Design Sprints: Build the right product faster

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July 21, 2020

A Harvard Business Review study found 74% of ideas are overvalued. This is part of why every startup idea is partially or completely wrong at inception. If you succeed, the idea the market buys won’t look like the idea in your initial ah-ha! moment.

The problem is many founders spend months and tens of thousands of dollars building the perfect version of their idea before testing whether the market finds it valuable or not.

The best way around this common challenge is to increase the speed at which you learn about your customers and adapt to their needs.

Running a customer discovery sprint provides a fast track to learning and collecting concrete insights to help you build the right product faster.

What is a design sprint and why should you do one?

A design sprint is a framework for quickly learning about your customers and validating your ability to deliver value to them.

Source Google Ventures

In just 3-5 days you can go from an idea or challenge to a working prototype you can test with real customers.

A design sprint provides a short-cut to learning that can de-risk a new product idea and help align your team around a clear outcome before investing weeks or even months building something customers don’t want.

A clear path from idea to testable prototype in just 4 days.

Each step in the design sprint process will help you move quickly from abstract ideas to tangible solutions you can test with real customers.


Step 1. Understand

The starting point for a design sprint is a current challenge or hypothesis. In our sprint, this will take the form of a discovery call. During this time we will seek to answer questions like:

Output/Documentation: We will co-create a one-pager that outlines the opportunity and our current hypothesis and assumptions.


Step 2. Diverge

Now that we have alignment on the problem we are trying to solve. Step 2 is all about exploring possible solutions. We’ll explore existing solutions and sketch possible solutions of our own.

The goal is to map out the system and experience we are trying to create rather than get stuck in the minutiae with high-fidelity design at this point. This is why we use “fat-marker” sketches to turn abstract ideas into concrete solutions that clearly describe how the problem will be solved.

Output/Documentation:
Sketches of potential solutions we could prototype in step 4.

Step 3. Decide

You will now have a set of concrete solution ideas you could build. In this step, we will decide which one to prototype and create a plan for how to execute it. A decider (typically the CEO) will have the final say on which solution idea moves forward to the next step. It’s important to remember here that until tested the perceived value of each idea is based on assumptions. Don’t get caught up in the details at this stage, we’ll have real customer feedback to inform next steps very soon.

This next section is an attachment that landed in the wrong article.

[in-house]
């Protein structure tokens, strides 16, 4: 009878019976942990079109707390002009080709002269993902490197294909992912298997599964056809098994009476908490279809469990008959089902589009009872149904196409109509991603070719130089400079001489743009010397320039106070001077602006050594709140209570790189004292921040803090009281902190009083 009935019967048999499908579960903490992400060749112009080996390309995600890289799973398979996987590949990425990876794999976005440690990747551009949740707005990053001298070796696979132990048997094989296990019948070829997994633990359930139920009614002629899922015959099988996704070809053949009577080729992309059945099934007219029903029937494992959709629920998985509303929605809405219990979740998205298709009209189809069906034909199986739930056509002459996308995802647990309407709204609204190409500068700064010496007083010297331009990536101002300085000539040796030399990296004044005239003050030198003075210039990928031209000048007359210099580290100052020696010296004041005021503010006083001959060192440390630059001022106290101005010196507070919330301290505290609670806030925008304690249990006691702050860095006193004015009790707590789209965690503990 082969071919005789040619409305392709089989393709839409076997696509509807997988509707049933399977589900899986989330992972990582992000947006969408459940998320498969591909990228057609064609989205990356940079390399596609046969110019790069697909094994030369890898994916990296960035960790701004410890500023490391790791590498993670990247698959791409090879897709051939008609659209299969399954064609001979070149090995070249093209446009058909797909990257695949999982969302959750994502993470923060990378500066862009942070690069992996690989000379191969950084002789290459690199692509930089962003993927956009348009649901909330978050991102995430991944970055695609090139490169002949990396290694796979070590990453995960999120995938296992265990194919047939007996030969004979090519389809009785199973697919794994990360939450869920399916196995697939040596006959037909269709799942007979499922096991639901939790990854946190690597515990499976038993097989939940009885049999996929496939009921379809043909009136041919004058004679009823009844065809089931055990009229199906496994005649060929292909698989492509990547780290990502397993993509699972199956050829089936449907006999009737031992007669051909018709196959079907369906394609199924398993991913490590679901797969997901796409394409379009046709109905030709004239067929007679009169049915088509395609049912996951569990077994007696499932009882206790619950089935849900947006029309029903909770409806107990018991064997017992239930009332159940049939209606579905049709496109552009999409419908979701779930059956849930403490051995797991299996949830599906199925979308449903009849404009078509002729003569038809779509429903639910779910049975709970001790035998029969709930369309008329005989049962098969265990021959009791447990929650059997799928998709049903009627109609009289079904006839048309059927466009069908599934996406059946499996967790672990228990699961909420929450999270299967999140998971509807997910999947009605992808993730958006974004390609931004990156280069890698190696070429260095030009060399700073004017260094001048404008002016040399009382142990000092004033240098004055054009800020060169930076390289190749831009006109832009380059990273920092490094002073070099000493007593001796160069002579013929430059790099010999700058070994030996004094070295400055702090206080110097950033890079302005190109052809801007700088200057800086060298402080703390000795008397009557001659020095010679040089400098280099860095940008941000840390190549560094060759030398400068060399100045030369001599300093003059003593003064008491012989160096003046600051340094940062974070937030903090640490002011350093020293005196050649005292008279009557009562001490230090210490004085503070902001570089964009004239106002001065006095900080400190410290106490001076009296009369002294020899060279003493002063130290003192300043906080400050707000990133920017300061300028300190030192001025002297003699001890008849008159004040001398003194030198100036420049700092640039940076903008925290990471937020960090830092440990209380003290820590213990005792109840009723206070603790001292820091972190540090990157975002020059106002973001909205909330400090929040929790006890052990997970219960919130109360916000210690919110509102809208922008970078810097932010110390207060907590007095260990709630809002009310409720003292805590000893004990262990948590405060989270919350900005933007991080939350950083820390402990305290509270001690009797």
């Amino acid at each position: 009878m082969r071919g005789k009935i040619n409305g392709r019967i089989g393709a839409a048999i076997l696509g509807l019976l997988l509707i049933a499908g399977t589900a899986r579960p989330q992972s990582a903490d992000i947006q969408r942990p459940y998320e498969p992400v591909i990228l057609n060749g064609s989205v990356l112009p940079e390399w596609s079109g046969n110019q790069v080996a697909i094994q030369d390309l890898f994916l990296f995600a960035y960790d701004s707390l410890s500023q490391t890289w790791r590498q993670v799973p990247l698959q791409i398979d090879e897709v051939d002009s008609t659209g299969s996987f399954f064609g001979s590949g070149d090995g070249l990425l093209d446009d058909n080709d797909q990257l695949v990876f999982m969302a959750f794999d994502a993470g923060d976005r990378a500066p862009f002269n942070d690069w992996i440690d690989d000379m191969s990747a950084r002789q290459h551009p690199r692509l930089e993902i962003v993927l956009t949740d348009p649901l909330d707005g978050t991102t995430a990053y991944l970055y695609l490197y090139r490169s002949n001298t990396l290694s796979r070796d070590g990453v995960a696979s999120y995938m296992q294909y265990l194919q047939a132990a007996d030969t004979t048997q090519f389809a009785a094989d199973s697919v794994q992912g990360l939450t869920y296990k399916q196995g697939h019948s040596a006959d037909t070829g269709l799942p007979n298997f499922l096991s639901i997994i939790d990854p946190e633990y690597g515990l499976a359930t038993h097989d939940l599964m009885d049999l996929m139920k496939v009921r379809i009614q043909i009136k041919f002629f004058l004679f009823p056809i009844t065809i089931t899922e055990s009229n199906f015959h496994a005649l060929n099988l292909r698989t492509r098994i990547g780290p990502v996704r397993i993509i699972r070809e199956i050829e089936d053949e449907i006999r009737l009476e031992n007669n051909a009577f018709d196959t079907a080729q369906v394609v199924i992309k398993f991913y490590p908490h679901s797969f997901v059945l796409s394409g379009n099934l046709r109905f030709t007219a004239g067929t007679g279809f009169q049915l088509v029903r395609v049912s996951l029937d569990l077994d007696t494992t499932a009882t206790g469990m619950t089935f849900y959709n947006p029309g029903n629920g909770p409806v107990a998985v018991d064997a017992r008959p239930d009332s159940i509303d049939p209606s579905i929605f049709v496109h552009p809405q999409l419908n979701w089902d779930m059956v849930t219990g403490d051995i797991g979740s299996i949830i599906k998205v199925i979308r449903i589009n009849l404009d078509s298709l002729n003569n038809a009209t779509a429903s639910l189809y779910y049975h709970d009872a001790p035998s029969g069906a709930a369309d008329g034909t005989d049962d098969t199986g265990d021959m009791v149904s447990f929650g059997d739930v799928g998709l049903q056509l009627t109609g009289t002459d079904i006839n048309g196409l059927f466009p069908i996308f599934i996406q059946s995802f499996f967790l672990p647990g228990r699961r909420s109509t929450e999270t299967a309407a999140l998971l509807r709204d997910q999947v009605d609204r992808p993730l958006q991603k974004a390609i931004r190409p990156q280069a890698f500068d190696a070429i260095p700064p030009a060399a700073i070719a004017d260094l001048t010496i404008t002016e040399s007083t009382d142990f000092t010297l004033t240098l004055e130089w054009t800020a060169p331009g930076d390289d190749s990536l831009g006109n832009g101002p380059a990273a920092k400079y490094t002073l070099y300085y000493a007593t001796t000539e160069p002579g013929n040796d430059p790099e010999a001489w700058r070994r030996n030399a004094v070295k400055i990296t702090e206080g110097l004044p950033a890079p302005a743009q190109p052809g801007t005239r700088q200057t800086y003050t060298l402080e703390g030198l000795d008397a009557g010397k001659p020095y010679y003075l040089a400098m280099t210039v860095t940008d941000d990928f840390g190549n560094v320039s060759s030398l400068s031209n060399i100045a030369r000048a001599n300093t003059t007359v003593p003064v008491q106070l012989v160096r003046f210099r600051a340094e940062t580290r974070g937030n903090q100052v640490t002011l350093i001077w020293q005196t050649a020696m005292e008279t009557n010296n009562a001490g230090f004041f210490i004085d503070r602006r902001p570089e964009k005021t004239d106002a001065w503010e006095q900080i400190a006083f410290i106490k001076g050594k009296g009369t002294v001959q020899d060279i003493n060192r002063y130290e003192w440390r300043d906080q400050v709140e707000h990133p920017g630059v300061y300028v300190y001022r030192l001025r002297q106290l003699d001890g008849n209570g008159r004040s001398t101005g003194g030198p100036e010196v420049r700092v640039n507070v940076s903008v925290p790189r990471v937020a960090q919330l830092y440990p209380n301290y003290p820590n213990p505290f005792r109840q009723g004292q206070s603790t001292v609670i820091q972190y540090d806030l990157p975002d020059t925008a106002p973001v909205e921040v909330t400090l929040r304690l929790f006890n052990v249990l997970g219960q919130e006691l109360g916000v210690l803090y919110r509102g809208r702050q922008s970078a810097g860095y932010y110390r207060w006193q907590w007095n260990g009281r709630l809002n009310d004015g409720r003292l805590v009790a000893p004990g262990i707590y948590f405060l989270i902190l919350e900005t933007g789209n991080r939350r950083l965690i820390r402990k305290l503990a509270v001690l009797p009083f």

Output/Documentation:
A storyboard that provides a frame-by-frame blueprint for the solution we will prototype.


Step 4. Prototype

Today might be the most exciting day of the sprint. We will use our solution storyboard to create a tangible prototype you can test with your customers.

This is not a static mockup or paper prototype, we will use no-code or low-code tools to create a prototype that not only looks and feels like a real product but acts like one too.

We will use no-code tools to do the heavy lifting and help us move quickly. Here are a few examples of the tools we typically use to create a working prototype without code:

Output/Documentation: A high-fidelity interactive prototype ready to test with real users.


Step 5. Test

We’ve now turned an abstract idea into a testable artifact in less than 4 days. The next step is to test our prototype with 5 real customers. We’re looking to identify patterns and determine whether our prototype is a hit, a miss, or somewhere in between with room for iteration and improvement.

Ideally, this testing step will be conducted in-person or via a screen share so we can observe in real-time. If this isn’t possible feedback can be collected asynchronously using question prompts to ensure the depth of feedback is sufficient to inform decision making.

Output/Documentation:
A “test kit” including question prompts and interview guidelines. An actionable report of learnings from user testing that you can use to make confident decisions about your next steps.


At the end of the week you will have tangible, documented learnings you can use to make a decision about what to do next.

There are no wrong answers here and you’ll be in a position to move forward with confidence supported by your sprint learnings.

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